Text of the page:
Things You Learned at School That Are Just Plain Wrong
1. Water is blue because it reflects the sky
Water looks blue because pure water is a blue chemical. The blue color is caused by the molecular structure as well as selective absorption and scattering of the light spectrum. Impurities and other elements such as algae or plankton can create variations in the color. Water appears clear in a cup or in a shallow pond because it’s only slightly blue and there isn’t much water volume.
2. We need to drink 8 glasses of water per day
Experts agree we need eight cups of water per day. But most people assume that ‘cup’ – a unit of measurement for liquids – means ‘glass’ – which can be anywhere up to half a litre. The actual amount we need is about two litres of water a day.
But you don’t need to drink just water, since it’s present in many drinks (such as juices and tea), as well as food like fruits and vegetables.
The most correct statement? Drink when you are thirsty.
3. The Greenhouse Effect is the cause of Global Warming
The greenhouse effect often gets a bad rap because of its association with global warming, but the truth is we couldn’t live without it.
The greenhouse effect is the process by which the infrared radiation from the Sun, reflected back from the surface of the Earth, is absorbed by greenhouse gases such as water, CO2 or ozone. These gases trap the heat and regulate the climate, and are essential for our survival.
Anthropogenic Global Warming is caused by human activity, creating more greenhouse gases than necessary. Ultimately, more gases means more infrared absorption, which gradually increases Earth’s temperature beyond ‘normal.’
4. Diamonds are made of compressed coal
The idea of diamonds being formed from the metamorphosis of coal is still a widely taught concept, but a wrong one. The misconception is because diamonds and coal are both made of carbon; however, coal comes from plants and most diamonds date from well before any living plants on Earth.
The carbon that makes diamonds comes from the melting of rocks in the Earth’s upper mantle. If conditions such as the chemistry, pressure and temperature are right, carbon atoms can be formed into diamond crystals.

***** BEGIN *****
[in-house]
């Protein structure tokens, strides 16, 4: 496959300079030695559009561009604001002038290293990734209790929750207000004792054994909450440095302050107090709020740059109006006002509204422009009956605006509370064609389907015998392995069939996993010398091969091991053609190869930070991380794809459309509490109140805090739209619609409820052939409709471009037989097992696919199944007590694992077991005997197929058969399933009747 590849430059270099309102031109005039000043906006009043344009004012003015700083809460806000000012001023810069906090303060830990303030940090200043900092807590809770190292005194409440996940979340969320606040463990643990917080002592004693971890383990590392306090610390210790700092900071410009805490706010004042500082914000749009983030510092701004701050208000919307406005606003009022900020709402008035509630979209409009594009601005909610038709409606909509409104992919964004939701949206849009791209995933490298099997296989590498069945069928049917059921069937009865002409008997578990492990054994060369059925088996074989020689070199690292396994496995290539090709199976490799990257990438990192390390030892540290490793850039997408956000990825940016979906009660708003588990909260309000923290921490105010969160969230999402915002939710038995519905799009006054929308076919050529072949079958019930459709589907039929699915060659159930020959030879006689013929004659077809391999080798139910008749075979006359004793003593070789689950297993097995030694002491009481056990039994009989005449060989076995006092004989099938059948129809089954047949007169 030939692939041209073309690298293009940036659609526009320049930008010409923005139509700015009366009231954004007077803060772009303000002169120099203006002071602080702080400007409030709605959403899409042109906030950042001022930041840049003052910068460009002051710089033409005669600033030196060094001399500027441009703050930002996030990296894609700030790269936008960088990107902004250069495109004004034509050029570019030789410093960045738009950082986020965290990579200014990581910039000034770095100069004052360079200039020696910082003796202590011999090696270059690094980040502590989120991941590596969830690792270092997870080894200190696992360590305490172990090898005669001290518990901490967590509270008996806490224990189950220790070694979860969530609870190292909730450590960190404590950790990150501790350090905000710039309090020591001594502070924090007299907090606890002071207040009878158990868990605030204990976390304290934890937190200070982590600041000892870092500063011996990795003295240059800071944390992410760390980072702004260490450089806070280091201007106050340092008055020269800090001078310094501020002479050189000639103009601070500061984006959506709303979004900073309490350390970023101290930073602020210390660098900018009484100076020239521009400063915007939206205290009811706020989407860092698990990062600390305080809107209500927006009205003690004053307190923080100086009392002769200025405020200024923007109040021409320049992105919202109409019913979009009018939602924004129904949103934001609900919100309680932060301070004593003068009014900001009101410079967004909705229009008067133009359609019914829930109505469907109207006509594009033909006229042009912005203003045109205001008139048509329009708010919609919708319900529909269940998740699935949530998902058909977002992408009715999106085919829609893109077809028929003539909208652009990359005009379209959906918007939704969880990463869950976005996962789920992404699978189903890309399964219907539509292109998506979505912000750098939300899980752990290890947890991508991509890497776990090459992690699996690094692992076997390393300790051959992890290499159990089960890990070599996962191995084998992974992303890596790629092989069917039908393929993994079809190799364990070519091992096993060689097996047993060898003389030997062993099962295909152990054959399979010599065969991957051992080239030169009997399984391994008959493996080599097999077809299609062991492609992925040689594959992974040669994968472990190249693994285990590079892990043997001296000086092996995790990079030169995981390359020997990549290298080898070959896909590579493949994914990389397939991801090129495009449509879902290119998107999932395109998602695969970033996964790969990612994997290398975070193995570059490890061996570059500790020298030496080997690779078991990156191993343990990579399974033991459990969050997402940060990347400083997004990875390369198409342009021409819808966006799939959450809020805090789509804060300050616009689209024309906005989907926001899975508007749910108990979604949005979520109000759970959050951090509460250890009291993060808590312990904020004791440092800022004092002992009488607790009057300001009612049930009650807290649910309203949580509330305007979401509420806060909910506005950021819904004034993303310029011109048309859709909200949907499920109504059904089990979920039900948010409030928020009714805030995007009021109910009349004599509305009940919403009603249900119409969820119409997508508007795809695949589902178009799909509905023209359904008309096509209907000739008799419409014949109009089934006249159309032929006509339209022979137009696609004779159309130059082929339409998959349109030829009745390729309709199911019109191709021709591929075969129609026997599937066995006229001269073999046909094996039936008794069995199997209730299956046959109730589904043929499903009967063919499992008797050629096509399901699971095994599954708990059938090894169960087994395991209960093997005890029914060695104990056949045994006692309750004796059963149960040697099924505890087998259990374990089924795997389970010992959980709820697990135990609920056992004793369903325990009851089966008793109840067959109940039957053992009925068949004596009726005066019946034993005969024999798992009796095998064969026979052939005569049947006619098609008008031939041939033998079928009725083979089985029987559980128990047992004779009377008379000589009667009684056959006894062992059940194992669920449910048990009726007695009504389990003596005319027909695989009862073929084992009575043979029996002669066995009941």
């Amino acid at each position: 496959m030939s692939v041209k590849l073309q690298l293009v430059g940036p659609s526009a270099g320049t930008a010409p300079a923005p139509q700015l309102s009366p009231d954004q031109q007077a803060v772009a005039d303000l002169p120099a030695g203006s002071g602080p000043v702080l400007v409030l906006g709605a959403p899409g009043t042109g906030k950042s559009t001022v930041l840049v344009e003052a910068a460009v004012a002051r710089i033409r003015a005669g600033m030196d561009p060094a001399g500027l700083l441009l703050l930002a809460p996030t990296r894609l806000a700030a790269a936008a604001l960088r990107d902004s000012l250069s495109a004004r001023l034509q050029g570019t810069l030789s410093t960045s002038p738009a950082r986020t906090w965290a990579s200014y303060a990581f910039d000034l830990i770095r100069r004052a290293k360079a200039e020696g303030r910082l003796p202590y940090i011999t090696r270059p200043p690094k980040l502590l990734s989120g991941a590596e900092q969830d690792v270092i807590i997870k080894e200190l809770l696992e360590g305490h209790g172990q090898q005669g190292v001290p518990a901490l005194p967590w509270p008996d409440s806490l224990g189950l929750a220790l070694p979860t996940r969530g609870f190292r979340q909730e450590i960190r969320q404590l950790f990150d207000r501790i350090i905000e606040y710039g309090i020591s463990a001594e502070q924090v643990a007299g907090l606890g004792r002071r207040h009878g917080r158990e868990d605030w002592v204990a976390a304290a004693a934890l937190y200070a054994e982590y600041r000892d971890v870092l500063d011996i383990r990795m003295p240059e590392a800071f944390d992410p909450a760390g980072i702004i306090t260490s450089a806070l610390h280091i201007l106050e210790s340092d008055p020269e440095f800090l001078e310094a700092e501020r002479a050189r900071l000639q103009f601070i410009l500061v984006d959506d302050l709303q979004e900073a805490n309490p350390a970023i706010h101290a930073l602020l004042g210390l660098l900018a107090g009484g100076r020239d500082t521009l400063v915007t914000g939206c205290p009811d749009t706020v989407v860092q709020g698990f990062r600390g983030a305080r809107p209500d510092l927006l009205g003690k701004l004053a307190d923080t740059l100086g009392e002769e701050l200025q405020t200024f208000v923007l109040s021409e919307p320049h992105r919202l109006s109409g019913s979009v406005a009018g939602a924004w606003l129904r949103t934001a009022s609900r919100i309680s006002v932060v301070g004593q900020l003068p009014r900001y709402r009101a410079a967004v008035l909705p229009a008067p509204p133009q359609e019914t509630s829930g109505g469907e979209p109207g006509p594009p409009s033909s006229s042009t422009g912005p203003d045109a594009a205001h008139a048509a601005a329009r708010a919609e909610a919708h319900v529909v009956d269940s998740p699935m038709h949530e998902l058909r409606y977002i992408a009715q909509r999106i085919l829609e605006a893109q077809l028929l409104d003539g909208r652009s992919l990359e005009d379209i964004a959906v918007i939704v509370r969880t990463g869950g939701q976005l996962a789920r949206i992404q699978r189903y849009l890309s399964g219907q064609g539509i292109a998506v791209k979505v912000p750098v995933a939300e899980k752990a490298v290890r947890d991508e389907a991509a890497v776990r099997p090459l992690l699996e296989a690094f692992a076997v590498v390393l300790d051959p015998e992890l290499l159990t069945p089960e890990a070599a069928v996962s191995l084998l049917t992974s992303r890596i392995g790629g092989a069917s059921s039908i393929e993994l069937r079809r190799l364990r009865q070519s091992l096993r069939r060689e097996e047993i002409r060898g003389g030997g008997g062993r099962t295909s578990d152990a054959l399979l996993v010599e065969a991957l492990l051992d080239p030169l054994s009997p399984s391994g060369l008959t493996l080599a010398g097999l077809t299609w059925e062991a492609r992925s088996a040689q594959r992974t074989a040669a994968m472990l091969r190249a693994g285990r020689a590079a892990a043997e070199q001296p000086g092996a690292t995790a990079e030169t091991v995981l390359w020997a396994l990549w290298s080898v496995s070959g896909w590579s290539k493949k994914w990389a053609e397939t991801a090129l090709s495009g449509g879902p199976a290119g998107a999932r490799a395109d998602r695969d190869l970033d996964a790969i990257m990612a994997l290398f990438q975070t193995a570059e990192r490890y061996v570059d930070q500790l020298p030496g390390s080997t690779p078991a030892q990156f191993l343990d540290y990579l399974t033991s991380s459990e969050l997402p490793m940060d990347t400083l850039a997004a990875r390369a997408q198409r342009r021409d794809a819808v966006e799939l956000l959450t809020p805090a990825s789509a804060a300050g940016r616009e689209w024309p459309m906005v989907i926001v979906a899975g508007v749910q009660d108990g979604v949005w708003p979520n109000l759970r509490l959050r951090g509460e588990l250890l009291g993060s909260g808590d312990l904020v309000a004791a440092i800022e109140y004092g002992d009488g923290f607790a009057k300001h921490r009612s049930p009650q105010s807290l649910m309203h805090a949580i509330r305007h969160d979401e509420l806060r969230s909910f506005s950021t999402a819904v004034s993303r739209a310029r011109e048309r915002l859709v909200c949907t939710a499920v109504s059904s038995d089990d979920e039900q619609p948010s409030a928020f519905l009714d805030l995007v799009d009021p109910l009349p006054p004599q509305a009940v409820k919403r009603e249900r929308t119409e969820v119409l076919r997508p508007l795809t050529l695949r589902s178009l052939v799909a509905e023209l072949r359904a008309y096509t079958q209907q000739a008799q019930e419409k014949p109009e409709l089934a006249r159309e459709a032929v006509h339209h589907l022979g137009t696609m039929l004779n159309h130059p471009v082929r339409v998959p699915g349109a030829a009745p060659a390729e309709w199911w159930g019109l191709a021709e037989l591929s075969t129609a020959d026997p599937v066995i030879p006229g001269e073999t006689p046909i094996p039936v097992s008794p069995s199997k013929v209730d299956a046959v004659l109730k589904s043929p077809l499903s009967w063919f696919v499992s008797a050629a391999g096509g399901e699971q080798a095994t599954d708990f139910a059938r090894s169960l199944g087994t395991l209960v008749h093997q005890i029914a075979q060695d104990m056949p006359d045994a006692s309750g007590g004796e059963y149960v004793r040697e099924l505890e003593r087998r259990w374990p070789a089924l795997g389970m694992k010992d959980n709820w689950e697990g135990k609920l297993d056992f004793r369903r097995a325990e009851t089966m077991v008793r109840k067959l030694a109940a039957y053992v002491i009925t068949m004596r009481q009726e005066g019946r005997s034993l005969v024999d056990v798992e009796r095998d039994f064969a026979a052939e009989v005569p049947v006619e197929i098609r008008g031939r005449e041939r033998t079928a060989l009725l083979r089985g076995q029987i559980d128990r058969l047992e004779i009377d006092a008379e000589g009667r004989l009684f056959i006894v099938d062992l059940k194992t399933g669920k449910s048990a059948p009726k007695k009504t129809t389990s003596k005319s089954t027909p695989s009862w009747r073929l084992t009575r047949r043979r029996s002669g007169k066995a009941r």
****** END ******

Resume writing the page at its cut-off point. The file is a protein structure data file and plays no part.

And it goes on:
5. We only use 10% of our brain
A better statement is that we normally use only about 10% of our brain at a time. Different activities trigger different parts of the brain. For example, solving a mathematical problem uses different brainpower than watching a movie or cooking dinner. Over the course of a day, most people use all parts of their brain.
6. The North Star is the brightest star
If you try to find your way in the wild at night by following the brightest star, you’ll probably end up getting lost. Polaris, also known as the North Star, isn’t actually all that bright and is hardly seen from your backyard.
The brightest star in the sky (apart from the Sun) is Sirius, located in the Canis Major constellation.
7. There is no gravity in space
Watching astronauts take giant leaps for humanity on the Moon or drift in space around the ISS, it’s easy to assume there is no gravity in space. Actually, any object with a mass exerts a gravitational pull, and space is full of objects. The strength of this pull depends on both mass and distance.
Astronauts in orbit are still subject to the Earth’s gravity, but are weightless because they are in a constant state of free-fall as they orbit the Earth. Walking on the Moon, astronauts are no longer in free-fall and so are subject to the Moon’s gravity – about one sixth the strength of Earth.
8. The Great Wall of China is seen from space
Just shy of 9,000 km long, the Great Wall of China is the longest manmade object on Earth, and it is often said it can be seen from space, even from as far away as the Moon. But both NASA and even China’s first astronaut have said this is not possible.
The Great Wall is narrow and irregular, measuring about 10m wide on average, and can be hard to distinguish from the surrounding environment. Seeing it from the Moon would be equivalent to seeing a single hair from 2,688m away.
9. Seasons result from the elliptical nature of Earth’s orbit
If this were true, winter would be hotter than summer, since Earth is closer to the Sun in early January than in early July. And besides, the difference in distance is relatively small.
Seasons are caused by the Earth’s tilt, meaning different parts of the planet lean towards (summer) or away from (winter) the Sun at different times of year. The tilt determines the Sun’s height in the sky and the amount of sunshine a given location receives. That’s why it is winter in Australia when it’s summer in Europe.
10. Red, Yellow and Blue are the primary colors
The primary colors are actually Red, Green and Blue (RGB). More specifically, the primary colors of light are RGB and the primary colors of pigment are Cyan, Magenta and Yellow (CMY).
Unlike RGB and CMY, red, yellow and blue can’t reproduce every color in the visible spectrum – RYB has a significant bias towards browner colors!